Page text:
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Bish,

what does this mean in the real world? does an 8.8 bolt breaking at 800n/mm2 and start to elongate at 640, or does it elongate at 800 and take another 640 before it breaks?

if this is tensile strength how can you have mm2 as a unit? i imagine that to measure breaking strain you would stick one of a bolt to an immovable object and connect the other end to a hydraulic pressure cell- in which case does the bolt break when the cell shows 800nm or when teh cell shows 800nm x the surface ares of the bolt in mm2 (which for an M8 bolt is around 28mm2) whcih would give a UTS of 22,4000N

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Bish,

what does this mean in the real world? does an 8.8 bolt breaking at 800n/mm2 and start to elongate at 640, or does it elongate at 800 and take another 640 before it breaks?

if this is tensile strength how can you have mm2 as a unit? i imagine that to measure breaking strain you would stick one of a bolt to an immovable object and connect the other end to a hydraulic pressure cell- in which case does the bolt break when the cell shows 800nm or when teh cell shows 800nm x the surface ares of the bolt in mm2 (which for an M8 bolt is around 28mm2) whcih would give a UTS of 22,4000N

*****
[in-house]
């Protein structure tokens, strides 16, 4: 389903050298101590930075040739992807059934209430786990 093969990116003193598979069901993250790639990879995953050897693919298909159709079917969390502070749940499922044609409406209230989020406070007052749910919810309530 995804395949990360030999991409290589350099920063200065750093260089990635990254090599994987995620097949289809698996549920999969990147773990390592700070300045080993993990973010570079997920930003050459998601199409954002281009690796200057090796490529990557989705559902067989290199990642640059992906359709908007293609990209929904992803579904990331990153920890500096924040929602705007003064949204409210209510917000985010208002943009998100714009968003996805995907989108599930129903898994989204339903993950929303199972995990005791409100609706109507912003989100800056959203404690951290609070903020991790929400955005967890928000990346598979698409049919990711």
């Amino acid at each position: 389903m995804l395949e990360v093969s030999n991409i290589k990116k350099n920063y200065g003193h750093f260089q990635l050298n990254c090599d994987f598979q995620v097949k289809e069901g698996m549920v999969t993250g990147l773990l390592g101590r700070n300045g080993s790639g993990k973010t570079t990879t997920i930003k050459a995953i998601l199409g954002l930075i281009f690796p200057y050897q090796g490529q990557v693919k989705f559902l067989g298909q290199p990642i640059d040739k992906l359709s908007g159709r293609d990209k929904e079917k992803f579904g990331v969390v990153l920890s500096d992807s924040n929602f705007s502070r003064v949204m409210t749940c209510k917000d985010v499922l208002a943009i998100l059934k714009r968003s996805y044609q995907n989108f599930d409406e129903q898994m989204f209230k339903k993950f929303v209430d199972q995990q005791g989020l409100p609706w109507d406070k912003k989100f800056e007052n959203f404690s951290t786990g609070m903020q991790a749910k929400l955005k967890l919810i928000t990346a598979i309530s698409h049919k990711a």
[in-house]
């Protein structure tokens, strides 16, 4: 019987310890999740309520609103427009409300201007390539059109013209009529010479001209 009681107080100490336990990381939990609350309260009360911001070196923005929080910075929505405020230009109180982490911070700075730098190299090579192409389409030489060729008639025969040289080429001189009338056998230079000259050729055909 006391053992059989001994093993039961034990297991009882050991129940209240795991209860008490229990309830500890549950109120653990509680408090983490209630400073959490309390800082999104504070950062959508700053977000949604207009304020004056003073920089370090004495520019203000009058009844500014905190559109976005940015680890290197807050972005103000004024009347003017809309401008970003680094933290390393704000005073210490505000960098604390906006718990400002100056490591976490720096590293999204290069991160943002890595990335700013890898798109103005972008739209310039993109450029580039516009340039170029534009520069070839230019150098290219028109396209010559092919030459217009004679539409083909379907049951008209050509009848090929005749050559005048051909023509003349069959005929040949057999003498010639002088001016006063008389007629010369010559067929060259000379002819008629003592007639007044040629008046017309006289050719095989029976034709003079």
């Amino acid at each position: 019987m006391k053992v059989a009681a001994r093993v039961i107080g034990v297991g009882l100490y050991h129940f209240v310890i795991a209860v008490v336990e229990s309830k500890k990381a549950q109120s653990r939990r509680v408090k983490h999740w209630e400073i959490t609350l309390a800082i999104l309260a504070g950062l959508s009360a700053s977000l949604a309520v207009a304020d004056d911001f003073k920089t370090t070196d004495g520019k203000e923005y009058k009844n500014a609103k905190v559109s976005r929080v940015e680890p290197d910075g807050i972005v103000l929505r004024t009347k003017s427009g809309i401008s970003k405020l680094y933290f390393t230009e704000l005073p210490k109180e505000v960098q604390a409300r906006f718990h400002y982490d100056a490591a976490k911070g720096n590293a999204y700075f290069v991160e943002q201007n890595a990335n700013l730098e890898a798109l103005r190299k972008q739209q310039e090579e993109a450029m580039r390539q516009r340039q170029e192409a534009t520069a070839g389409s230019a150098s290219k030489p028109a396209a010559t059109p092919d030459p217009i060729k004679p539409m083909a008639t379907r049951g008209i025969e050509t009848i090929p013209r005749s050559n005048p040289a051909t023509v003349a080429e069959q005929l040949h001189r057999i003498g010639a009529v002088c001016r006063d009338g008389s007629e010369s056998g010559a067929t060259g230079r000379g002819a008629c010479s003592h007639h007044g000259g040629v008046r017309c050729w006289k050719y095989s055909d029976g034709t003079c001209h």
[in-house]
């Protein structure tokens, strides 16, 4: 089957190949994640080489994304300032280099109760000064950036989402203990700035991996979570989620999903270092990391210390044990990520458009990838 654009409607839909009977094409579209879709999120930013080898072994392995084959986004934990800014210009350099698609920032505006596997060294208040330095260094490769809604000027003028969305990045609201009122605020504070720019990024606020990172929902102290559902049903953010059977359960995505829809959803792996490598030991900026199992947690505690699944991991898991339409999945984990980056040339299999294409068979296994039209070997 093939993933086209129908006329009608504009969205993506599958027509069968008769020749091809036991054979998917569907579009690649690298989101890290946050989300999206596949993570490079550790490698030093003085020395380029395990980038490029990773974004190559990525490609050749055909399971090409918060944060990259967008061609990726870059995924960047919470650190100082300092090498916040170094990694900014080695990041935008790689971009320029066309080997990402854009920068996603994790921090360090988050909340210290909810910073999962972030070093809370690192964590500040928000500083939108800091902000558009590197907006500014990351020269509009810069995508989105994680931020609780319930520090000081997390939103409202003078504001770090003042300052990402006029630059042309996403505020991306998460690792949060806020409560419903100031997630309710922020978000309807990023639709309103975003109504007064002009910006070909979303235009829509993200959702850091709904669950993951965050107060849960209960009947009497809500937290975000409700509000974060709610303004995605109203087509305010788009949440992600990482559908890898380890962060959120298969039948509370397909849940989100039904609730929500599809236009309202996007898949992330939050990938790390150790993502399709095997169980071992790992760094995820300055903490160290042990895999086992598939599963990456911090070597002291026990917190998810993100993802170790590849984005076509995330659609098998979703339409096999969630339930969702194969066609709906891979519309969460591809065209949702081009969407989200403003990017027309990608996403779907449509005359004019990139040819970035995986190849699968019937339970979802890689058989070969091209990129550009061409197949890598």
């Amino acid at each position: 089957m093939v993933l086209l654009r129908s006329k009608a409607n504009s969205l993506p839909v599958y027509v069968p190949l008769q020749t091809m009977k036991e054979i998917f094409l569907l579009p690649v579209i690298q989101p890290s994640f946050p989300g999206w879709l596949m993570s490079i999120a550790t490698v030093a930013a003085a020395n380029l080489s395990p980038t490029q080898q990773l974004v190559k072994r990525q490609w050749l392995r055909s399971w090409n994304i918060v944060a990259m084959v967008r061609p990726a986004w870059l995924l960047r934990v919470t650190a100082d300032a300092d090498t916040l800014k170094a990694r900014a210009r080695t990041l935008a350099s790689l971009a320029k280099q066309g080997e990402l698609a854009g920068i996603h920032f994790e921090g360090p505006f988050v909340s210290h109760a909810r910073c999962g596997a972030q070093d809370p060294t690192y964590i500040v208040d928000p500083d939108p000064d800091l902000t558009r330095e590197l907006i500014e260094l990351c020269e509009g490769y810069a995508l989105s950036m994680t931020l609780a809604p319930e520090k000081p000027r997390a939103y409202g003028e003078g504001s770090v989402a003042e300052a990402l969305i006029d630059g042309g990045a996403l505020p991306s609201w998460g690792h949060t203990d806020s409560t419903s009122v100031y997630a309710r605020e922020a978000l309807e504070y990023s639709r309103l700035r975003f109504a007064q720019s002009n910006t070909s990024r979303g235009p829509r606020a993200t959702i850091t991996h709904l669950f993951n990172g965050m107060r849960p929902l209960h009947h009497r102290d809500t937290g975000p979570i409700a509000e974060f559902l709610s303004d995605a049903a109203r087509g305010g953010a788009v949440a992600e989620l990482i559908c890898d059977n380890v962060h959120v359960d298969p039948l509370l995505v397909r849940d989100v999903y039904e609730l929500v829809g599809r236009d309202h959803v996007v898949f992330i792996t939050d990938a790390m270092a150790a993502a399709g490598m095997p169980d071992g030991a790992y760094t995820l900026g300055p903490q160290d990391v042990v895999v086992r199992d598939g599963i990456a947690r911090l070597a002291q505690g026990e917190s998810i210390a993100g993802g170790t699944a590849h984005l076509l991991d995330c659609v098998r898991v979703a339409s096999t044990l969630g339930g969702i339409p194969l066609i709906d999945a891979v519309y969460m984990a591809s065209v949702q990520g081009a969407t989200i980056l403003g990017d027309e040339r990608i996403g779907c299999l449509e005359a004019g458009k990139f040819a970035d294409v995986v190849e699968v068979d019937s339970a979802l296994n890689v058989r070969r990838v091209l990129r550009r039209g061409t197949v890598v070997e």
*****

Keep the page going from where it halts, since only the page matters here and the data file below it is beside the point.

The 8.8 will start to deform at 640N/mm2 and break at 800N/mm2. The unit is a measure of the stress in the bolt and is saying you can apply 640N per sq. mm of cross-sectional area. A newton (N) is approximatley equal to 9.81kg, so 640N/mm2 is about 65kg/mm2. I would tend to use t/cm2 for work (naval architecture) as for the kind of stuff we are doing it gives nice figures to work with and most of the technical steel stock books have the section properties shown in cm, cm2 etc.